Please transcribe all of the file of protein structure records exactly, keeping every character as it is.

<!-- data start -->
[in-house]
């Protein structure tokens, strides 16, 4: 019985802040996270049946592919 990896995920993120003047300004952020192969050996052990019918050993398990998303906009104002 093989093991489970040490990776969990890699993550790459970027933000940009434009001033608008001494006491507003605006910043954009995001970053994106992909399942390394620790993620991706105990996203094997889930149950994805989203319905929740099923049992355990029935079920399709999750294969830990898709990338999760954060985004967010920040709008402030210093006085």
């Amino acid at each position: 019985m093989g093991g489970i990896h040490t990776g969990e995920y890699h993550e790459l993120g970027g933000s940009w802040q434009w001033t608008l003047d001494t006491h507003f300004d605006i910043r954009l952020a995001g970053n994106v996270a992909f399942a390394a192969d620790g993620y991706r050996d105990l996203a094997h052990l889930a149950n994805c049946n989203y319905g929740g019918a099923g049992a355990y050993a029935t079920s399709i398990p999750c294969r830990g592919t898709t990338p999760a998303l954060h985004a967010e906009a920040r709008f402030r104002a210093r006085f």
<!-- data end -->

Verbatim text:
[in-house]
């Protein structure tokens, strides 16, 4: 019985802040996270049946592919 990896995920993120003047300004952020192969050996052990019918050993398990998303906009104002 093989093991489970040490990776969990890699993550790459970027933000940009434009001033608008001494006491507003605006910043954009995001970053994106992909399942390394620790993620991706105990996203094997889930149950994805989203319905929740099923049992355990029935079920399709999750294969830990898709990338999760954060985004967010920040709008402030210093006085």
């Amino acid at each position: 019985m093989g093991g489970i990896h040490t990776g969990e995920y890699h993550e790459l993120g970027g933000s940009w802040q434009w001033t608008l003047d001494t006491h507003f300004d605006i910043r954009l952020a995001g970053n994106v996270a992909f399942a390394a192969d620790g993620y991706r050996d105990l996203a094997h052990l889930a149950n994805c049946n989203y319905g929740g019918a099923g049992a355990y050993a029935t079920s399709i398990p999750c294969r830990g592919t898709t990338p999760a998303l954060h985004a967010e906009a920040r709008f402030r104002a210093r006085f």